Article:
Studio Visit #1: Joe Malin
On Thanksgiving Day, 2007, I took a tour of Joe Malin’s garage-turned-studio for the inaugural DESIGNOJEK studio tour. Joe lives and works in Plainville, Kansas, a small town about 80 miles from the geographic center of the United States. He was born in a farmhouse his father built right on the outskirts of Plainville and has called Kansas his home all of his life. After retiring from a career on farms and oil fields, he put his welding skills to work again and started creating sculptures made from scrap metal, bolts, nuts and various other items lying around his shop. Although not formally trained as an artist, he creates wonderful pieces of folk art that have immense character, meticulous attention to detail, and fascinating historical significance. Also a modest man, he chuckled when I called his work space a “studio” and would likely correct me if I called him a “sculptor”, but his love for what he does and the care he puts into his wonderful pieces makes him as much of an artist as anyone.
Joe’s studio is set up in his garage and contains just about every tool known to man. Some of them are quite old and some he made himself (like the vice on the table).
I’m so envious of his drawer of parts!
Many of the racks for his tools he made himself and even they have a lot of character to them.
This is the type of wire that is used for most of the pieces.
For the most part, Joe works on a fairly small scale with most of the pieces ranging from 5-12 inches in height. It’s amazing how much emotion can be conveyed through a washer and some wire.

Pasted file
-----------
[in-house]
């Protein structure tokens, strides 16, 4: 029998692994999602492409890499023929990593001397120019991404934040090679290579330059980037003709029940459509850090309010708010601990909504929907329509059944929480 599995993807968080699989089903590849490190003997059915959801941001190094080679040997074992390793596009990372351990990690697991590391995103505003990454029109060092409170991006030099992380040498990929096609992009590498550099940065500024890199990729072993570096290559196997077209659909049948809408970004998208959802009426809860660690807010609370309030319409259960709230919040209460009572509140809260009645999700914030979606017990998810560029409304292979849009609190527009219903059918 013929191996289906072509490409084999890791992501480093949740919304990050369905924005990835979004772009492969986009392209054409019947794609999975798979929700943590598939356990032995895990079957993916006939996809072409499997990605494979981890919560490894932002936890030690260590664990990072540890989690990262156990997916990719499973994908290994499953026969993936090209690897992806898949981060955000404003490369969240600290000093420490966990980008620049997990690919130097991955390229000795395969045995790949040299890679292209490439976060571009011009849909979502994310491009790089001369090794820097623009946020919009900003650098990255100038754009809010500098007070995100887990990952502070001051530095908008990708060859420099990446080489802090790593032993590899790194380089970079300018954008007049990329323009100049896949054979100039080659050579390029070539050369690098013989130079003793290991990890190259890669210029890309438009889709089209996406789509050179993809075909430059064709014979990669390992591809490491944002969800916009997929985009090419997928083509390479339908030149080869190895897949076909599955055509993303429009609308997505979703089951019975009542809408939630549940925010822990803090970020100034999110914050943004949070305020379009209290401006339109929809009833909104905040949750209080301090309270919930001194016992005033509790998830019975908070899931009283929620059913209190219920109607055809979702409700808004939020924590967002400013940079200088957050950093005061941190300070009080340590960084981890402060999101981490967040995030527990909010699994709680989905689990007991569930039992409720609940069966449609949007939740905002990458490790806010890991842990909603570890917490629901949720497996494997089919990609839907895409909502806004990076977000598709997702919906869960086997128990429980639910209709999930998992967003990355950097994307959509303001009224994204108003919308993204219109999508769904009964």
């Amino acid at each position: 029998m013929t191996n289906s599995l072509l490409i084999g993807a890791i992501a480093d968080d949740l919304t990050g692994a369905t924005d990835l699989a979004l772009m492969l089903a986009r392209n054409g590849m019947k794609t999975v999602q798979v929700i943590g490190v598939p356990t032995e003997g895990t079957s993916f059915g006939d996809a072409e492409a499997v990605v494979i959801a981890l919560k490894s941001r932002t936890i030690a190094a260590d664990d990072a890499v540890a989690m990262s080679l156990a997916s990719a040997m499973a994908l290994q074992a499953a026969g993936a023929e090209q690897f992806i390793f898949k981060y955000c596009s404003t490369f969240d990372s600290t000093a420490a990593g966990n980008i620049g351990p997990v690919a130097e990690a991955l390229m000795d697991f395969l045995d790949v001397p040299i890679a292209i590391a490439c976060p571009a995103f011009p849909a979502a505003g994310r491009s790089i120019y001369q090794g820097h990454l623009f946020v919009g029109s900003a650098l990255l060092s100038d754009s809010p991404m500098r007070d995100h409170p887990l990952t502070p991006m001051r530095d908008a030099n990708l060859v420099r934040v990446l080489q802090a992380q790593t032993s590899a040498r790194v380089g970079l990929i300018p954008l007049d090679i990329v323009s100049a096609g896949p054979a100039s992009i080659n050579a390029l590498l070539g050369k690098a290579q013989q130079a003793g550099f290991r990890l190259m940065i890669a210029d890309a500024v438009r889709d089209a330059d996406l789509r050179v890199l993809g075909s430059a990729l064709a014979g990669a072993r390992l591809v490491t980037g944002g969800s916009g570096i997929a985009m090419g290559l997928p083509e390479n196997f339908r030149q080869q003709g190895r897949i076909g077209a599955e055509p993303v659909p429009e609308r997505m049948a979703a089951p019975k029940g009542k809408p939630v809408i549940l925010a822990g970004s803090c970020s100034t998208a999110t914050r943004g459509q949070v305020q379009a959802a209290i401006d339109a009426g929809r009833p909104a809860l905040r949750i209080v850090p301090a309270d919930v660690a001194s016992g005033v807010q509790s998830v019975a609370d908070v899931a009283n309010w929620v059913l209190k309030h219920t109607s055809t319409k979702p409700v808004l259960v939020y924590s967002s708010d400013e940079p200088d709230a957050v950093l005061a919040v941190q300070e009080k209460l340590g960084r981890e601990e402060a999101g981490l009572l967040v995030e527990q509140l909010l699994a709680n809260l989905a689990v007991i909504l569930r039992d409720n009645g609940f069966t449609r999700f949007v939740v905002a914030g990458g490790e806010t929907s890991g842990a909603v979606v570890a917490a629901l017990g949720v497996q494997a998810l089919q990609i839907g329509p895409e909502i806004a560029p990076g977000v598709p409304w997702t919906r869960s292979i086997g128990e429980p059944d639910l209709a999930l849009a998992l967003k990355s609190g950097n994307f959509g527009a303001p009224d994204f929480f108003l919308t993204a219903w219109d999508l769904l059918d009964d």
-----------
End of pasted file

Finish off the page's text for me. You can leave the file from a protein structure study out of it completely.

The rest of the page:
Being a native Kansan, Joe has a real interest in western imagery which is one of the main themes throughout a large part of his work.
This is a replica of a windmill, similar to the one he had on his farm as a child.
Like the windmill, most of his machine sculptures have moving parts.
Of course, not all of his work is based on western iconography. His work also reflects a vast range of other historical periods.
This is the ship Endeavor from the 18th century and is amazingly detailed.
This is the Wright Brother’s airplane with Wilbur in the pilot’s seat.
A working trebuchet from the Medieval period.
Lots of great replicas of antique tractors and trucks.
Joe has also made some pieces for his home including picture frames and furniture.
Joe’s largest piece is a tribute to his childhood hero, Roy Rogers. This life-sized figure is constructed out of oil field pipe and sheet metal from large oil barrels and he actually has a skeleton underneath the clothes. He created Roy when he was living right off of the highway and he wanted him to wave to the cars passing by. Now he greets everyone that comes up to his home!
I’d like to thank Joe’s granddaughter Jenny for her help with filming the video clip and, of course, a really huge thanks to Joe Malin for showing me around his studio. He is an amazing person and his work is very clever and truly special.